A judge yesterday sided with Northeastern University over the town of Nahant, ruling a state law aimed at protecting land set aside for conservation does not apply to the school's plans to expand its Marine Research Land on some long vacant land it owns in the town.
The school and Northeastern are still battling, in a separate suit, over the town's attempt to simply take over more than half of Northeastern's land by eminent domain for roughly $4.5 million.
Northeastern owns a little more than 20 acres on East Point at the tip of narrow Nahant, a former military reservation it bought in 1966 from the federal government. The government put the land up for sale after Town Meeting rejected a plan by town officials to take over the land - on which the military had installed bunkers, large cannons and anti-aircraft guns - for use as a park.
At the time, Town Meeting was not being parsimonious but rather acting on concerns that if the town opened a park on the formerly federal land, it would be open to "any citizen of the United States," or, as the town Conservation Commission chairwoman put it, "then all of Boston, Somerville, Chelsea, etc, [would] occupy it because we would leave this wide open to the world," according to a summary of the case by Essex Superior Court Judge Jeffrey Karp.
This antipathy to people from away would prove to be one of the reasons Karp sided with Northeastern.
When Northeastern announced plans to expand its Marine Research Center on undeveloped land at the site in 2018, nearby residents objected, coming up with the argument that Northeastern had dedicated the land it proposed using for "a public purpose" - for a nature preserve and for passive recreation - and that because they had made such a declaration, they needed a two-thirds vote of the state legislature to do so, under a 1972 ballot initiative.
Northeastern sued in Land Court seeking a ruling it had made no such public dedication of the land.
The Nahant Preservation Trust - a group of 28 Nahant residents - then sued in Essex Superior Court to try to block that; they were later joined in the suit by the town of Nahant, which last year decided that after 50 years it wanted the land after all and moved to take 12 acres of the site by eminent domain.
In his ruling, Karp concluded that Northeastern "has not dedicated, and the public has not accepted, the land on top of and to the east of Murphy Bunker at East Point, Nahant, MA, to the public for use as an ecological preserve and for passive recreation" and that the school never provided an easement for that sort of thing.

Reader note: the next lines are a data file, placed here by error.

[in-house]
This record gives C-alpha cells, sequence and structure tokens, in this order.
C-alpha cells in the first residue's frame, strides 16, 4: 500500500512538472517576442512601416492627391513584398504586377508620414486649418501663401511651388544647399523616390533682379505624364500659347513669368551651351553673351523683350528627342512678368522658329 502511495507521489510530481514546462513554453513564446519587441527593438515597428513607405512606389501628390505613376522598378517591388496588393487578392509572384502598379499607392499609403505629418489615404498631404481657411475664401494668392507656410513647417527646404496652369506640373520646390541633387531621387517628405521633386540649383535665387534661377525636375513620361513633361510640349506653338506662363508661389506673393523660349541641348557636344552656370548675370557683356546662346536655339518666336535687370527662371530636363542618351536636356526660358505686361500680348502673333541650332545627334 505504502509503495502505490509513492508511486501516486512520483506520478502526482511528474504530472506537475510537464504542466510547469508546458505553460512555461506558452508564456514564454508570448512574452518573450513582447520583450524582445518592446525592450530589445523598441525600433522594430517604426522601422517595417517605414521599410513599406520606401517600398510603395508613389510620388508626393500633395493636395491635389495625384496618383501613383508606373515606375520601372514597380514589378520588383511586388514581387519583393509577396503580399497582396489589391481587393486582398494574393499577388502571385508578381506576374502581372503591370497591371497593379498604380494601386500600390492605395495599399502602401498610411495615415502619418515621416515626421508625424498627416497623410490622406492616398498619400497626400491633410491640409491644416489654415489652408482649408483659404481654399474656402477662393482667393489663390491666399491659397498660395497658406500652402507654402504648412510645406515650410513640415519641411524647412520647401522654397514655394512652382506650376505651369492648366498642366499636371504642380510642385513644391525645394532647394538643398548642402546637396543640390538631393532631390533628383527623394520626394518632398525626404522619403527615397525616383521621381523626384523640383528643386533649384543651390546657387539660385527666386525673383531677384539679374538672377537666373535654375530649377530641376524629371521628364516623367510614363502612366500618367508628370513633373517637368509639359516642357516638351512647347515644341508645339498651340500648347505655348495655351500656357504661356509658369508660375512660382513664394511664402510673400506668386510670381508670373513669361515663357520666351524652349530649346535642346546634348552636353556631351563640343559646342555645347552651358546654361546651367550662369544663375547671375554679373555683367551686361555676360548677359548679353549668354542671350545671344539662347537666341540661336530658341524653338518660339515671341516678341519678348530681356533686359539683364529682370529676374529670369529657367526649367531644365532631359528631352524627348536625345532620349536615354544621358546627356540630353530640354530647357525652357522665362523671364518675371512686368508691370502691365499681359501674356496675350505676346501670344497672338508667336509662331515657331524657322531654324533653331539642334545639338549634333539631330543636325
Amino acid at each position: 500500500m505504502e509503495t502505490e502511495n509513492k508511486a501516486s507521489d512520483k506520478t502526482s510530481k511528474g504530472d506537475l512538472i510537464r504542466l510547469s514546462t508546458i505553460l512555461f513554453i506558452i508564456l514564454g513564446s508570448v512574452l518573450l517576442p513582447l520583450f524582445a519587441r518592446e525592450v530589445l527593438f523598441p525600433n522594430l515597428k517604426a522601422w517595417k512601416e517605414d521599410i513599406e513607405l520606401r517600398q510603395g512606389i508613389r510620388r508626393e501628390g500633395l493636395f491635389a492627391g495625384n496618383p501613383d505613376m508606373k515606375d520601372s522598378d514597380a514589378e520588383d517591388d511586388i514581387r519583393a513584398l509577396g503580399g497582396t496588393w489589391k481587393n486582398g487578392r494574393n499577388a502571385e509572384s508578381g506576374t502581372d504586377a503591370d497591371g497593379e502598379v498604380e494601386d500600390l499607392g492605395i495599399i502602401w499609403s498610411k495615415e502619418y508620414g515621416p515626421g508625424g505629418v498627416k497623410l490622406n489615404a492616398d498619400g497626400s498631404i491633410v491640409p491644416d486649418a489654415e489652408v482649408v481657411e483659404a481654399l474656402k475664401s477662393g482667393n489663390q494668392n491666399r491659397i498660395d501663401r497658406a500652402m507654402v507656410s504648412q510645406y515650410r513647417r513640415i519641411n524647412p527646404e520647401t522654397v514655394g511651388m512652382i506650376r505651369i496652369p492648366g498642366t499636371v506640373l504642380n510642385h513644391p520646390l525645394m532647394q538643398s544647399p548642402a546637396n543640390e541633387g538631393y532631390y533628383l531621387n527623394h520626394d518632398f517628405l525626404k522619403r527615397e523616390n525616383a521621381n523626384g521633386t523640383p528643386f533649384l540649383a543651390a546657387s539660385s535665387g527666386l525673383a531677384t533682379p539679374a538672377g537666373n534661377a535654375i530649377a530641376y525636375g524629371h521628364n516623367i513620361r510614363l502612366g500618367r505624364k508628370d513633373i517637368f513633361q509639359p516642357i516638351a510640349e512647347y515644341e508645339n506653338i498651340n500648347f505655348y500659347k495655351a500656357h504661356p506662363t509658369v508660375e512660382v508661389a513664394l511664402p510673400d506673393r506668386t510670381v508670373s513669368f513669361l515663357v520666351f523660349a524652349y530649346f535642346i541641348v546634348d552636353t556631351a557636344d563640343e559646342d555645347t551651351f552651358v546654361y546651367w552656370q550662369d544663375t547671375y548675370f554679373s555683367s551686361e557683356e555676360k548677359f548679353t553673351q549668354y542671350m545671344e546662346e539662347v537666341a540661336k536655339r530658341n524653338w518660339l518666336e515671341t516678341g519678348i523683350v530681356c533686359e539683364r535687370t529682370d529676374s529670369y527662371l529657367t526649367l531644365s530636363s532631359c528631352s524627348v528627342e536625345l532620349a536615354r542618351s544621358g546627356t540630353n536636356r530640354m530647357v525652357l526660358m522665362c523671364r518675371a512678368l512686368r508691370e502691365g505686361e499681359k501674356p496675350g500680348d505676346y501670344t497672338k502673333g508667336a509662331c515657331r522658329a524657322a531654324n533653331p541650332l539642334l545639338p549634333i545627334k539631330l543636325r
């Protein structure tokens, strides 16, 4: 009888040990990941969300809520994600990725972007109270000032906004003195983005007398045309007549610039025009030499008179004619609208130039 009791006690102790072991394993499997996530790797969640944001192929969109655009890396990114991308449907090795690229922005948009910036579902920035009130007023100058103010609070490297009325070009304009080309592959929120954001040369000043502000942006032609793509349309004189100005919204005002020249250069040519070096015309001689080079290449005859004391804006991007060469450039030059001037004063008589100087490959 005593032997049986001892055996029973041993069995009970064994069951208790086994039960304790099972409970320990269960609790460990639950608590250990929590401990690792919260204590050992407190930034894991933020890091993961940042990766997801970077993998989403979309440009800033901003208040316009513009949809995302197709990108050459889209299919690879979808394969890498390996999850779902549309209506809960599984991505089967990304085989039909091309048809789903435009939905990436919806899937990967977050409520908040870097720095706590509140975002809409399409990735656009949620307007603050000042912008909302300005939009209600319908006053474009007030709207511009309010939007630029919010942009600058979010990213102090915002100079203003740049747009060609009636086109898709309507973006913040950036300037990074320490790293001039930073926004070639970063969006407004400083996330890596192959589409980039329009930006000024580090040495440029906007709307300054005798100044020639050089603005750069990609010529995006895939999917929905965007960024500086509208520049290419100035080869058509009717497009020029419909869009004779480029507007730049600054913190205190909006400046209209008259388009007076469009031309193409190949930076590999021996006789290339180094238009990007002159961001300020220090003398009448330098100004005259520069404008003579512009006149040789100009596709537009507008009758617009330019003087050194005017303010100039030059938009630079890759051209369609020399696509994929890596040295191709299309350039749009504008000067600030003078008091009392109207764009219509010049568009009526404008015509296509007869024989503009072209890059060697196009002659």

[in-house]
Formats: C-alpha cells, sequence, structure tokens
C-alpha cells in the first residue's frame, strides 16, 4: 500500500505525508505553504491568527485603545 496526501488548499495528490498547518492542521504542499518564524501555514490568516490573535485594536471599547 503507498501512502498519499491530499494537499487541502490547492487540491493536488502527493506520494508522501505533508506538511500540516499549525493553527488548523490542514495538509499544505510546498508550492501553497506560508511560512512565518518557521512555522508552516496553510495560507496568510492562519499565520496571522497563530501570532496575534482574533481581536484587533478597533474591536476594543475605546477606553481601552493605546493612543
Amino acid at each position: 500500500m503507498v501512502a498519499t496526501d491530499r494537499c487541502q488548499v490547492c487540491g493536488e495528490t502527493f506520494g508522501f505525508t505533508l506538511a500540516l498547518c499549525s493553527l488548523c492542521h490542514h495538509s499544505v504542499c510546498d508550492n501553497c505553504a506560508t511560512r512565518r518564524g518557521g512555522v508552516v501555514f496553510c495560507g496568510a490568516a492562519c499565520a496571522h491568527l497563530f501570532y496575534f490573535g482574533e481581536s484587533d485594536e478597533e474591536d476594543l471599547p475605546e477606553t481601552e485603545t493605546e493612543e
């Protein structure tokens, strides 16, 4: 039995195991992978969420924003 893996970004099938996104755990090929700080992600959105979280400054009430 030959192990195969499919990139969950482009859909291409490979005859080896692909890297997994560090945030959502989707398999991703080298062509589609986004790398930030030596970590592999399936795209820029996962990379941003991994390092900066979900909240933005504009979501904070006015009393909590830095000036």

Karp also rejected an argument that even without a formal filing, Northeastern had still set aside the land for the "public purpose" of passive recreation by letting Nahant residents walk around the property for decades.
At first blush, this argument may seem persuasive. However, the summary judgment record lacks any evidence that the general public, that is people other than Nahant residents, have used the land in question for passive recreational purposes.
Karp said that while it may be true that Nahant residents have had some freedom to wander the land in question, the Supreme Judicial Court ruled in 2017 that "the general public" as defined by the 1972 law, means "the inhabitants of the Commonwealth and public at large, not just the residents of the particular municipality where the land sits."
Thus, even if Northeastern had a clear and unequivocal intent to dedicate the land in question pursuant to Article 97 [the 1972 ballot initiative], the holder of the easement would be the general public, not the residents of Nahant. In the absence of any record evidence that the general public accepted the purported dedication of the land on top of and to the east of Murphy Bunker for use as an ecological preserve and for passive recreation, the Nahant Plaintiffs' dedication claim fails as a matter of law.
Karp also ruled that the fact that Northeastern wanted to keep much of the land as a "wildlife preserve" was not proof the school was opening the land - for which it hired a groundskeeper with authorization to shoo people away from some areas. Rather, he said, Northeastern was trying to preserve a unique coastal ecosystem for study by its researchers and students. Even aside from that, the state law refers to land used for "one public purpose," and Northeastern was using the land for at least two purposes: Wildlife preservation and education - and education is not a "public purpose" as defined by the law, which the Land Court had ruled in a 2017 case means that the law could not be invoked.
Northeastern has said it will agree to a conservation restriction on roughly eight acres of the site to bar any future development.